Oscar Wilde rightly said that if we write intelligibly, we run the risk of being found out. Few contemporary philosophical writers are willing to take that risk. Peter Ochs has written a tediously speculative and convoluted treatise on the work of the American logician and philosopher C. S. Peirce. If anything is still worth saying, it can still be said in plain English. Instead here we are trapped in a nightmare of nomenclature, darkening every hour with no hope of dawn. Peirce often employed, in areas outside formal logic, a pseudo-mathematical approach. For example, a series of doubts of increasing depth are represented as d1, d2, .... dn-1, dn, as if one could quantify doubt and conviction. Ochs approves of this style that makes no concessions to simplicity.
Pragmatism, deriving from a Greek word for "action" and related to the Greek word praxis so dear to Marxists, is a distinctively American philosophical school of international significance. Founded by Peirce in the 19th century, it also appealed to less contemplative men such as William James and John Dewey, both renowned for their influence on American public policy and education. Put popularly, the view is that any theory or idea that is useful, that works, is therefore true, effectively true. Peirce carefully linked belief, meaning, practical action, philosophical inquiry - and truth. To inquire is to act; people do philosophy. "The irritation of doubt", in Peirce's words, motivates us to struggle to attain certainty. This struggle is called philosophical inquiry. Peirce saw his pragmatism as a corrective method for repairing and improving existing epistemological practices. It was self-consciously didactic.
Ochs wants to do philosophy, read correctively, read pragmatically Peirce's essays. He identifies specific "communities of readership". The book is variously addressed to "Dear Pragmatic Readers", "Dear Common-Sense Pragmatists", "Dear Pragmatic Logicians", "Dear Theosemioticians" and so on. There is no address to reviewers. The assumption is, standardly, that many tendencies coexist in a text and that different readers will hunt for different things. So, there are no universally valid truths, only useful points of view.
Suppose a disciple of Socrates reads Peirce's essays. Remember what Socrates said in the Phaedo : to do philosophy is "to rehearse for death", to practise being dead. How does one read that message pragmatically? Totally unnecessarily, Peirce renamed philosophy as "coenoscopy" - the scientific study of what is held in common and deducible from common sense and common reason. But philosophy is not a science. Dissatisfied with his pragmatic method, Peirce later announced the birth of "pragmaticism", a pragmatic reform of pragmatism. Why not simply call it "refined pragmatism"? But Ochs never complains.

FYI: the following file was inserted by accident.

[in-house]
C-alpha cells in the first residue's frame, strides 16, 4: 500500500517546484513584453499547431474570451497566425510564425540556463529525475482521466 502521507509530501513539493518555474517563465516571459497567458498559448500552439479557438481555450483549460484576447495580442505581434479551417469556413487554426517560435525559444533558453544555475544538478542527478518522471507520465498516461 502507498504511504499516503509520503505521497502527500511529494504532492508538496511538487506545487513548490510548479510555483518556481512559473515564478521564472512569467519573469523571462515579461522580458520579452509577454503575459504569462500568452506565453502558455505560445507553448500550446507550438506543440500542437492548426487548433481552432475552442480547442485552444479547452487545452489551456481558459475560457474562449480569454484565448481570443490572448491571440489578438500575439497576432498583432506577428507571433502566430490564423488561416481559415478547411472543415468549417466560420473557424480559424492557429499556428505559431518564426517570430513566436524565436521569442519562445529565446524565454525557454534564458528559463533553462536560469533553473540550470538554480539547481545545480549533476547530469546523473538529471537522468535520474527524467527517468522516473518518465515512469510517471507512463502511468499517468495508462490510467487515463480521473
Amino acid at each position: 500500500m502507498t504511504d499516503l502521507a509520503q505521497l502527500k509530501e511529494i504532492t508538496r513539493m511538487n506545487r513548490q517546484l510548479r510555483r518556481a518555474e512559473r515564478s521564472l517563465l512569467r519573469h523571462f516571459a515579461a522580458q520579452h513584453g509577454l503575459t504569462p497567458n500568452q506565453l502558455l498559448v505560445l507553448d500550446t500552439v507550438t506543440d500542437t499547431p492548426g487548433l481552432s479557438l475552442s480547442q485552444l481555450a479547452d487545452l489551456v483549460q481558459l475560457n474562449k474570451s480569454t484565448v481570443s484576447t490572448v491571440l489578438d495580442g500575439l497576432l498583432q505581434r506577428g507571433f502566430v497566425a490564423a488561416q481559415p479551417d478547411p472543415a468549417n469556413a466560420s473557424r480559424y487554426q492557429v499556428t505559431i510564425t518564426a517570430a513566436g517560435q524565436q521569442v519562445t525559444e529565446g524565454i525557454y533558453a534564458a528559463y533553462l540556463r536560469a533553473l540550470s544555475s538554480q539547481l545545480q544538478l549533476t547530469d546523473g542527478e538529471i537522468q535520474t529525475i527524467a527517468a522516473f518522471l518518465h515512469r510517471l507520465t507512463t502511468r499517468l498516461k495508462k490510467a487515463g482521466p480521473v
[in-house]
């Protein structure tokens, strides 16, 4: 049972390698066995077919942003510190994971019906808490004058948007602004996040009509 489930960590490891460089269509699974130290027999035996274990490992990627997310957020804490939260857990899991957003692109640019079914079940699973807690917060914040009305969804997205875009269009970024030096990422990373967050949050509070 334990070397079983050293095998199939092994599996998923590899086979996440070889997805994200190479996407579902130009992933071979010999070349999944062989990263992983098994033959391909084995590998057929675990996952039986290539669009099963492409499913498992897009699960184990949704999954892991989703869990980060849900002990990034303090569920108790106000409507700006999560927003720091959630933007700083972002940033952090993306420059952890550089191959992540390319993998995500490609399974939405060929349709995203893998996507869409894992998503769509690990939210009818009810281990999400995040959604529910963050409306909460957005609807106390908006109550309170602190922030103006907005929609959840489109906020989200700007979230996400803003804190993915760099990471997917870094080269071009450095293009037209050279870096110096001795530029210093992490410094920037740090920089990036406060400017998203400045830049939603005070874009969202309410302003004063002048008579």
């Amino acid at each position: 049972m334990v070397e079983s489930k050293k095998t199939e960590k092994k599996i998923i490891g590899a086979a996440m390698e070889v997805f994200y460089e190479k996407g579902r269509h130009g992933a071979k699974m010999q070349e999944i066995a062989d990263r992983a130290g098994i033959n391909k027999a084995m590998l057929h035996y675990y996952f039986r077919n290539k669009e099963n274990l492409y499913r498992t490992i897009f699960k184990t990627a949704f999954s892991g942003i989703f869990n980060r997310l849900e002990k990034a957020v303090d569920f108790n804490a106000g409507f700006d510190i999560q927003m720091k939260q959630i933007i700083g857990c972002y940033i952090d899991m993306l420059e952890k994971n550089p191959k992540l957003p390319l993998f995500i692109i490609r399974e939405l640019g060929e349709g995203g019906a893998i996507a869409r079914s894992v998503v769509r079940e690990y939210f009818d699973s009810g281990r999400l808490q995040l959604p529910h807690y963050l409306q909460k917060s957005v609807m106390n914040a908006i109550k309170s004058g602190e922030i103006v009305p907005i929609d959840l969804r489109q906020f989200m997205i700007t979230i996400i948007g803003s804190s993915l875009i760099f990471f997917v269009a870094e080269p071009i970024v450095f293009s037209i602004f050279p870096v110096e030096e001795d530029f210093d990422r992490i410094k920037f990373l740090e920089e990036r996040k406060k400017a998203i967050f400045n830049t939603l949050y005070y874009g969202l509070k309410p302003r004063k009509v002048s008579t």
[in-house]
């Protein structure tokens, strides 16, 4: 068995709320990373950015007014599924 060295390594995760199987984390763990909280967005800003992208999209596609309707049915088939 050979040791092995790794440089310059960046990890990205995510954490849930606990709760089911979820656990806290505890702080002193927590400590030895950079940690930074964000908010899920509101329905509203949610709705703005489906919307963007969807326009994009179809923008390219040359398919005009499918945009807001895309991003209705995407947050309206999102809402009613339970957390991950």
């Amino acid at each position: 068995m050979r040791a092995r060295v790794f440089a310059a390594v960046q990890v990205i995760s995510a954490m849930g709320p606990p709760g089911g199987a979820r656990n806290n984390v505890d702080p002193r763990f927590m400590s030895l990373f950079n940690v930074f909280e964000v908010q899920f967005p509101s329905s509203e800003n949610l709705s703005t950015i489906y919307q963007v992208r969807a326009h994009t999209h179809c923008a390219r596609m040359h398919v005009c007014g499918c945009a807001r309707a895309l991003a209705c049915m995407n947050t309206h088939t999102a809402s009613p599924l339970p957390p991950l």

Ochs quotes with approval the Jewish philosopher Martin Buber who has said that a prophet, unlike a thinker, has no ideas, only a message. A prophet is a man of action: in the beginning was the deed. Ochs notes that there is both a plain and a pragmatic reading of a philosophical passage, the latter often prompted by some perceived difficulty in the former. Analogously, he continues, Jews and Christians have always assigned scripture a plain and an interpreted sense. We must disambiguate a text in order to interpret it for a given group of readers. The prophetic message is "as contingent as grace", neither absolutely necessary nor necessarily universal. Even the simple imperative "Love thy neighbour" awaits interpretation. Ochs concurs with Peirce that pragmatism is the best method for scriptural hermeneutics. Peirce himself quotes the rabbi Jesus's warning about false prophets: "By their fruits ye shall know them."
That fashionable word hermeneutics occurs often in the book but Ochs never stops to wonder about Hermes, the herald of the Greek gods from whom the word derives. Hermes was no trustworthy messenger. He was a perjurer, a liar, a fable-maker. He took false oaths. Mischievously, he reversed signs to mislead the recipients of his messages. Many were understandably tempted to shoot this messenger. Hermes was a false prophet and we should be suspicious of all hermeneutics. Perhaps the chronic subtleties of scriptural hermeneutics, as of philosophical masterpieces, are really our own ingenious opinions smuggled back into the text and attributed to others whose names have greater authority.
Shabbir Akhtar is writing a biography of St Paul.
Peirce, pragmatism and the Logic of Scripture
Author - Peter Ochs
ISBN - 0 521 57041 7
Publisher - Cambridge University Press
Price - £40.00
Pages - 362